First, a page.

Posted by Afrimerican (9 comments )
Reply Link Flag
Microsoft lamp is extuingishable
Microsoft has been losing custumers not because of the increased interest and activty of open-source developements, but because it's newer products have too many problems, they don't work with the fluid of ease and continuity of their earlier programs, specifically Windows 98.Any time I have to use any microsoft program I always have a problem, and with the online tie-in with all the word and excel programs, it sometimes seems like someone is on-line with me on my documents uninvited; I have problems doing the simplest of task. I have a small business, and can't wait for apple and others to come out with the next high end program so I can trash the windows programs I have. No multimillion dollar corporation wants,or should trust windows programs, and microsoft should restore more applications to total user control, and stop being greedy in trying to control and ration out bits and peices, Micosoft is suffering from bad product, and bad public relations, which makes the consumers of their products semi hostage to the tricks and limitation microsoft engages in per their programs, and by such they treat user like they're stupid and don't have a choice, but time will tell and show people at all levels want a program that isn't fragmented and faulty, and costly.
Posted by Afrimerican (9 comments )
Reply Link Flag
The primary lead in the sale......!
Herein lies the fundamental mistakes - "For Microsoft, the primary lead in the sale has always been the (Windows) platform," DeMichillie said. "The second is how easy they make it to develop for the platform." Now, consider the rationale why it was reported by CNET News that Microsoft will adopt the Open Source XML Standards for its Office Suite; the Office Suite (thus providing computer users with the funuctinalities they need to perform the job at hand and that what the Open Source community or Microsoft think they need). And, the third alternative is - The IBM's OS/2 Warp Stack! Once again; as Internal Rate of Return is to - IRR... so, Economic Rate of Return should be to - ERR. Functionalities matter.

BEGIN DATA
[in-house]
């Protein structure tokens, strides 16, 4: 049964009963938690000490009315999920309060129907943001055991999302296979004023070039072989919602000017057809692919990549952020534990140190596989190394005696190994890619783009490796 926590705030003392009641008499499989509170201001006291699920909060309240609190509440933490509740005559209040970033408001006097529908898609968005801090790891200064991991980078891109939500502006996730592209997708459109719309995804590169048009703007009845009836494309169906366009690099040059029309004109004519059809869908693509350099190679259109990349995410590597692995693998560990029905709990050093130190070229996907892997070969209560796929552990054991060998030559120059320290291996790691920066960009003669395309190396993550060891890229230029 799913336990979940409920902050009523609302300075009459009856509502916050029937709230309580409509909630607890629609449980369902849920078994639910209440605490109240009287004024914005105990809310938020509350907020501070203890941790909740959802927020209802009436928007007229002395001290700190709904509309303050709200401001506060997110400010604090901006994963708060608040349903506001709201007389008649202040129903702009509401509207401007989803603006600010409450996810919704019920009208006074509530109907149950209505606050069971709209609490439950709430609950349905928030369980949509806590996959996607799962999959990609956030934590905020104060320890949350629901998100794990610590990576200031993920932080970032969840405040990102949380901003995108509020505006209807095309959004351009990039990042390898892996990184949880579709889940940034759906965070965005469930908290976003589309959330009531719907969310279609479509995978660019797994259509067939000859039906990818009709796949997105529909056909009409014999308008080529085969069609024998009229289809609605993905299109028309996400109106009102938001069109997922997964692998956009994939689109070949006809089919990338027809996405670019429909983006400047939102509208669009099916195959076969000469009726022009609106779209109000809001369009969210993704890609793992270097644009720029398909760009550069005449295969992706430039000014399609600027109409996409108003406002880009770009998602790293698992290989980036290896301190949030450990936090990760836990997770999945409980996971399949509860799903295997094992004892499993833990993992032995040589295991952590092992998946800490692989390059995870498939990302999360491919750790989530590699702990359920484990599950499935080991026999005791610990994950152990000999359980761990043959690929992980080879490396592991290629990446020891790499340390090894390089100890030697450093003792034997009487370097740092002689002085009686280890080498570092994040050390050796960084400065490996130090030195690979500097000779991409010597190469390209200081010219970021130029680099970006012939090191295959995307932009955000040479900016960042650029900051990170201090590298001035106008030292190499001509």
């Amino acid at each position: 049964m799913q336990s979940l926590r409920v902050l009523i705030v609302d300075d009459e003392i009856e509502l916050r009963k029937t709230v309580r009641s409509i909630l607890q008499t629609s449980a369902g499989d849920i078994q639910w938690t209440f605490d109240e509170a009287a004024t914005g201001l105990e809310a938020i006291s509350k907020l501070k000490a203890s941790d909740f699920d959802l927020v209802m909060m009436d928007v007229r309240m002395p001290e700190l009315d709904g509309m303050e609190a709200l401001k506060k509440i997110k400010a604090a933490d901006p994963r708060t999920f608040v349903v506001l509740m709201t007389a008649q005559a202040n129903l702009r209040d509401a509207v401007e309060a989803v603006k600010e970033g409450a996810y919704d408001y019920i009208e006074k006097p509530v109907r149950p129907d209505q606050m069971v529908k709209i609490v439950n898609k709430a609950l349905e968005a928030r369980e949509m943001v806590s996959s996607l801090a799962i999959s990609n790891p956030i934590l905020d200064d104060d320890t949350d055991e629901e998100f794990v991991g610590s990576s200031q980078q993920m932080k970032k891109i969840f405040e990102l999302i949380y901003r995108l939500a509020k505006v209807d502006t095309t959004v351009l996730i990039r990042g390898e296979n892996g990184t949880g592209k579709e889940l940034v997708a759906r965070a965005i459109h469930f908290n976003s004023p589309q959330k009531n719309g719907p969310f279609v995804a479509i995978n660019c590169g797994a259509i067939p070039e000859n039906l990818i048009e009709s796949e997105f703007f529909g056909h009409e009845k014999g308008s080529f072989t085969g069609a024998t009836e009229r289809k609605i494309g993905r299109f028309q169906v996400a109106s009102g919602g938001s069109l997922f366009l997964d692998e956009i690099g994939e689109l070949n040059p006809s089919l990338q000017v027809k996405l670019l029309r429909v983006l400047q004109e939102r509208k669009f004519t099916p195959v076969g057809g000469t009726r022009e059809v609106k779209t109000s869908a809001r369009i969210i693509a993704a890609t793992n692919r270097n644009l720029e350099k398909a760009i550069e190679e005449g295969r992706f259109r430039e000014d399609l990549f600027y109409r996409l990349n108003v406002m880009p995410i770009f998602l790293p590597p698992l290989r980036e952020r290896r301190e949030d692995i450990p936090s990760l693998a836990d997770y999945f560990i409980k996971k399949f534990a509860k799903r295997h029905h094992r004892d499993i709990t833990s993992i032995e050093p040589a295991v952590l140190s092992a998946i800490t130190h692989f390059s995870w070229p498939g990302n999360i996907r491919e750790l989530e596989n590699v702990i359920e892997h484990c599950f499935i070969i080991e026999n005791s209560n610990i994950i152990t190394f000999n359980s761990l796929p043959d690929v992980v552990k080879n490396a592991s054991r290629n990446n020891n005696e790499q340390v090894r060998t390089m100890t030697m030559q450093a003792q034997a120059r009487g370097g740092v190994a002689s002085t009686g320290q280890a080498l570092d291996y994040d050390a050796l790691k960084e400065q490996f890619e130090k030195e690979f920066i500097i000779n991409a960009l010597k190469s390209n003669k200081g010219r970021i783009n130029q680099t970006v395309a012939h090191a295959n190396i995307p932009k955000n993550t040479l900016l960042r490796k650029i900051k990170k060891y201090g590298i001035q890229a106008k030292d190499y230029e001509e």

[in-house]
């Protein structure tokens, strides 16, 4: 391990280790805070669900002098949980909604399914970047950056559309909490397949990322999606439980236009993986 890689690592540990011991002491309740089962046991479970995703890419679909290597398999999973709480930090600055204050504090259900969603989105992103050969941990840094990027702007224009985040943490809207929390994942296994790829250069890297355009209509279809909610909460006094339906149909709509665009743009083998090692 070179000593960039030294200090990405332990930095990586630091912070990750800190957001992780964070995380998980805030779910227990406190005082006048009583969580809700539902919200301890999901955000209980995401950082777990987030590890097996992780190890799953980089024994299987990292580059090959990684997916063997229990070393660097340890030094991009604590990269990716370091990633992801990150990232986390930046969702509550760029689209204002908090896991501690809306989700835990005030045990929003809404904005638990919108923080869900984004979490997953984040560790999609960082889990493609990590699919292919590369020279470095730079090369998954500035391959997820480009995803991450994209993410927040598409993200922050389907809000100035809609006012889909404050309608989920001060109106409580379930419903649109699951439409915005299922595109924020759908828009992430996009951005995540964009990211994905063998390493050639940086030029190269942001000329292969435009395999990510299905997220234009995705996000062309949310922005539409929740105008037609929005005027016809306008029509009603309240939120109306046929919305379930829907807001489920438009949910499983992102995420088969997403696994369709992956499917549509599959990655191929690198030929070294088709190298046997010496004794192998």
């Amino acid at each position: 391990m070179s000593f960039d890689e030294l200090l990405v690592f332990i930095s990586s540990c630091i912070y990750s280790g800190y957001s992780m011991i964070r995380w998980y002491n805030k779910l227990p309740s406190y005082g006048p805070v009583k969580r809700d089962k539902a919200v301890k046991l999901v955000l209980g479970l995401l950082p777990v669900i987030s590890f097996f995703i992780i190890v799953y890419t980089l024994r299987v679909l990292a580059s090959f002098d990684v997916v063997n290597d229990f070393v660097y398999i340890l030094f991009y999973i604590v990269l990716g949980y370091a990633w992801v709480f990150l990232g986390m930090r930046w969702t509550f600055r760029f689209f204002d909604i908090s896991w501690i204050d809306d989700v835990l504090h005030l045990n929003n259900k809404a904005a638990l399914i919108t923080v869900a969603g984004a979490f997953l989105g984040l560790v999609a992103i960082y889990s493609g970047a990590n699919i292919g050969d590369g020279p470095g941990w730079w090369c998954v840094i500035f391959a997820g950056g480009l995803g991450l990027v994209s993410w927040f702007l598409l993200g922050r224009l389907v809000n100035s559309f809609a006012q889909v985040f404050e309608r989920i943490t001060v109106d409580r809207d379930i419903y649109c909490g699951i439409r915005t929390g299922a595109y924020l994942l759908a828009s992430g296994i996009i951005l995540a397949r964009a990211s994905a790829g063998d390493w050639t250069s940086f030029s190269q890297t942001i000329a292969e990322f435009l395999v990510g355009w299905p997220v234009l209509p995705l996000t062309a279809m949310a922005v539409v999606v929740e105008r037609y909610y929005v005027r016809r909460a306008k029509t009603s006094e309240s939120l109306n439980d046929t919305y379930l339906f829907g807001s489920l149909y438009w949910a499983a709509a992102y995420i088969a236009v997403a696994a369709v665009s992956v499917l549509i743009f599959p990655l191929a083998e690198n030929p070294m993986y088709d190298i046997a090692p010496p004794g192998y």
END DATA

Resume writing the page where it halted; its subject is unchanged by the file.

Posted by (187 comments )
Reply Link Flag
Please read your post...
...can you honestly decipher the meaning? I certainly haven't a clue what you're trying to say...
Posted by Michael Grogan (308 comments )
Link Flag
The primary lead in the sale......!
Herein lies the fundamental mistakes - "For Microsoft, the primary lead in the sale has always been the (Windows) platform," DeMichillie said. "The second is how easy they make it to develop for the platform." Now, consider the rationale why it was reported by CNET News that Microsoft will adopt the Open Source XML Standards for its Office Suite; the Office Suite (thus providing computer users with the funuctionalities they need to perform the job at hand and that what the Open Source community or Microsoft think they need). And, the third alternative is - The IBM's OS/2 Warp Stack! Once again; as Internal Rate of Return is to - IRR... so, Economic Rate of Return should be to - ERR. Functionalities matter.